Investigators on the inside with an outsider’s perspective
Year of the Brighton bombing: Adrian McKinty’s In the Morning I’ll Be Gone is set in 1984, and Margaret Thatcher casts a long shadow over the events in it. photograph: PA
A Catholic officer in the RUC during the 1980s, Sean Duffy is an insider with an outsider’s perspective, that classic staple of the crime novel. Adrian McKinty’s In the Morning I’ll Be Gone (Serpent’s Tail, €18.75) follows on from The Cold, Cold Ground (2012) and I Hear the Sirens in the Street (2013), both of which were set in Northern Ireland and had for their backdrops the hunger strikes and the DeLorean affair, respectively.
Margaret Thatcher, the late British prime minister, casts a long shadow over the events of In the Morning I’ll Be Gone, which is set in 1984, the year of the Brighton bombing. Never fully trusted by his RUC colleagues, Duffy is further ostracised when an old classmate, an IRA man named Dermot McCann, escapes from the Maze prison and rumours begin to circulate about an impending IRA “spectacular”.
Duffy’s pursuit of the elusive McCann provides the narrative spine for this compelling thriller, McKinty’s 10th crime title, with Duffy encountering spooks, killers and civilians sympathetic to “the cause” as he tries to navigate a bewildering hall of mirrors constructed from Northern Ireland’s myriad hidden agendas. Not content with constructing a complex plot, McKinty further wraps his story around a deliciously old-fashioned “locked room” mystery, the solution to which holds the key to Duffy’s entire investigation. Driven by McKinty’s brand of lyrical, hard-boiled prose, leavened by a fatalistic strain of the blackest humour, In the Morning I’ll Be Gone is a hugely satisfying historical thriller.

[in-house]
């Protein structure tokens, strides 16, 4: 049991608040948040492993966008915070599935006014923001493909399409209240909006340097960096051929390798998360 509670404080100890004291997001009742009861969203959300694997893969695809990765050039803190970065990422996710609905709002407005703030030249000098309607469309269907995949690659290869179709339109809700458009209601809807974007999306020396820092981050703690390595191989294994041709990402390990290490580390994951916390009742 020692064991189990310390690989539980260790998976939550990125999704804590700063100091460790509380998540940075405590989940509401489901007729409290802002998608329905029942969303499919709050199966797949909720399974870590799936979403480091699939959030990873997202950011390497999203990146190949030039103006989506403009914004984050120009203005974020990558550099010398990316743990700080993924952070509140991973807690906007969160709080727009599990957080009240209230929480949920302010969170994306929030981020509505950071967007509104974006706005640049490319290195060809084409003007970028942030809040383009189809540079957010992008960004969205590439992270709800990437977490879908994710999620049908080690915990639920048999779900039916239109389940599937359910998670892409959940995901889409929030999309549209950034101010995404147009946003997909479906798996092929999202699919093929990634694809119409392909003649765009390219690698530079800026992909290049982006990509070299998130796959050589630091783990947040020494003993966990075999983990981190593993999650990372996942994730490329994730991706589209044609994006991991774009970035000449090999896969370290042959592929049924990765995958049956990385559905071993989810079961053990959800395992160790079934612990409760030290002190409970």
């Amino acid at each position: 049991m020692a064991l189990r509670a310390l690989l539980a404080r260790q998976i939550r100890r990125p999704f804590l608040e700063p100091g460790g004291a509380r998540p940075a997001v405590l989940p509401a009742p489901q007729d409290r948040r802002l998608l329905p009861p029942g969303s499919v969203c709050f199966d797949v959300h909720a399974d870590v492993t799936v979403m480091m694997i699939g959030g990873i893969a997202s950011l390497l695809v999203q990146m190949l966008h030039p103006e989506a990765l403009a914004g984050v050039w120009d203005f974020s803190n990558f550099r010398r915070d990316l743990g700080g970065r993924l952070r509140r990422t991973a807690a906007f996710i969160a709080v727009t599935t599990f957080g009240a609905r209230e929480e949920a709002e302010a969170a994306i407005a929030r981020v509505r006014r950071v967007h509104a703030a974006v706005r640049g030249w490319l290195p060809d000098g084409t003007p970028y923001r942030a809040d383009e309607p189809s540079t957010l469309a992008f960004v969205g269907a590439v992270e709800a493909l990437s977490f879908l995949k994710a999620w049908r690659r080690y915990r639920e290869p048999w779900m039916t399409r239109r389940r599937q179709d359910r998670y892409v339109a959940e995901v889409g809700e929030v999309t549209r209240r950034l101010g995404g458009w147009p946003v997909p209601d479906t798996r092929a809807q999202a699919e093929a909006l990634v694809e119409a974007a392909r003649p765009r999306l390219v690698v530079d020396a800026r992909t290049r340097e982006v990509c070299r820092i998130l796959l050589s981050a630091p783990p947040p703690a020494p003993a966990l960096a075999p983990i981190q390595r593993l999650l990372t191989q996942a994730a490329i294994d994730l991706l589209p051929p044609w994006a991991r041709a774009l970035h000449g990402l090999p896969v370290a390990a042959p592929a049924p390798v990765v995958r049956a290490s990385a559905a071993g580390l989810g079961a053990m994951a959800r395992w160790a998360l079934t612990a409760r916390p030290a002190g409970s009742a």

Dust (Little, Brown, €11.50) is Patricia Cornwell’s 21st novel to feature Kay Scarpetta, the medical examiner who blazed a trail for crime-fiction heroines when she debuted in Postmortem, in 1990.
Here Scarpetta is called to the scene of the murder of a young woman, Gail Shipton, whose body has been discovered in the grounds of Massachusetts Institute of Technology. There Scarpetta is joined by her husband, the FBI profiler Benton Wesley, who suspects that Shipton is the latest victim of a serial killer at large in the Washington DC area who is the focus of an ongoing investigation.
Scarpetta’s own investigation of Shipton’s murder runs parallel to Wesley’s, and Cornwell’s fans won’t be surprised to learn that Scarpetta’s extensive supporting cast are personally involved. Her former lead investigator, Pete Marino, now returned to policing, is also investigating Shipton’s murder; her niece Lucy had been involved with Shipton until their business dealings turned sour.
The pacing is slow, the list of suspects rather limited for a whodunnit, and the twists and turns are sparsely scattered, in part because Cornwell devotes long passages to bringing fans up to date on the latest developments in the ongoing soap opera of Scarpetta’s life. If you’re a dedicated fan you’ll find much to enjoy in Dust, but newcomers wondering what the fuss is all about should begin with Cornwell’s earlier, groundbreaking novels.